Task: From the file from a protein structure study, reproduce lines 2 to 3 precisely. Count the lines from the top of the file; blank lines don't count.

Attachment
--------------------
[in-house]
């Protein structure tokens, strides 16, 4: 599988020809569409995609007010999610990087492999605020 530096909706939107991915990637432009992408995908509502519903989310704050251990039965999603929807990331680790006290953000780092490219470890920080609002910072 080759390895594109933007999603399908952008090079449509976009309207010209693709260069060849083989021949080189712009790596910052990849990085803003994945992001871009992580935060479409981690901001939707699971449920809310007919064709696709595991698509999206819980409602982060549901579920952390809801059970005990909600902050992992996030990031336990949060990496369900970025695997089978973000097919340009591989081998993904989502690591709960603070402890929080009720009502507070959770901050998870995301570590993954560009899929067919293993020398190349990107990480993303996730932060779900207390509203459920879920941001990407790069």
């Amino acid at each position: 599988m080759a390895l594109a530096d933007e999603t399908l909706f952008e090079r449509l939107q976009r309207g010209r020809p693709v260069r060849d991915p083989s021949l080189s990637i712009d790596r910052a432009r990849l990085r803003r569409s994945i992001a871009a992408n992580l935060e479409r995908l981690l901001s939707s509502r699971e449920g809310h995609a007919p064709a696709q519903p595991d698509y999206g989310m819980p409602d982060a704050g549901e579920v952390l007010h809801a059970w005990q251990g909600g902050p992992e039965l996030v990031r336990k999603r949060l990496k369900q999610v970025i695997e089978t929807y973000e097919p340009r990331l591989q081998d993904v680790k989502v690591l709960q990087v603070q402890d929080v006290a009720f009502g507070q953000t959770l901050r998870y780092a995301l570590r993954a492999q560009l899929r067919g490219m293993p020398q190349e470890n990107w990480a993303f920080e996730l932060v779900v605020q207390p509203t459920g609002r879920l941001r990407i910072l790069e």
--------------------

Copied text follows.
């Protein structure tokens, strides 16, 4: 599988020809569409995609007010999610990087492999605020 530096909706939107991915990637432009992408995908509502519903989310704050251990039965999603929807990331680790006290953000780092490219470890920080609002910072 080759390895594109933007999603399908952008090079449509976009309207010209693709260069060849083989021949080189712009790596910052990849990085803003994945992001871009992580935060479409981690901001939707699971449920809310007919064709696709595991698509999206819980409602982060549901579920952390809801059970005990909600902050992992996030990031336990949060990496369900970025695997089978973000097919340009591989081998993904989502690591709960603070402890929080009720009502507070959770901050998870995301570590993954560009899929067919293993020398190349990107990480993303996730932060779900207390509203459920879920941001990407790069």
């Amino acid at each position: 599988m080759a390895l594109a530096d933007e999603t399908l909706f952008e090079r449509l939107q976009r309207g010209r020809p693709v260069r060849d991915p083989s021949l080189s990637i712009d790596r910052a432009r990849l990085r803003r569409s994945i992001a871009a992408n992580l935060e479409r995908l981690l901001s939707s509502r699971e449920g809310h995609a007919p064709a696709q519903p595991d698509y999206g989310m819980p409602d982060a704050g549901e579920v952390l007010h809801a059970w005990q251990g909600g902050p992992e039965l996030v990031r336990k999603r949060l990496k369900q999610v970025i695997e089978t929807y973000e097919p340009r990331l591989q081998d993904v680790k989502v690591l709960q990087v603070q402890d929080v006290a009720f009502g507070q953000t959770l901050r998870y780092a995301l570590r993954a492999q560009l899929r067919g490219m293993p020398q190349e470890n990107w990480a993303f920080e996730l932060v779900v605020q207390p509203t459920g609002r879920l941001r990407i910072l790069e």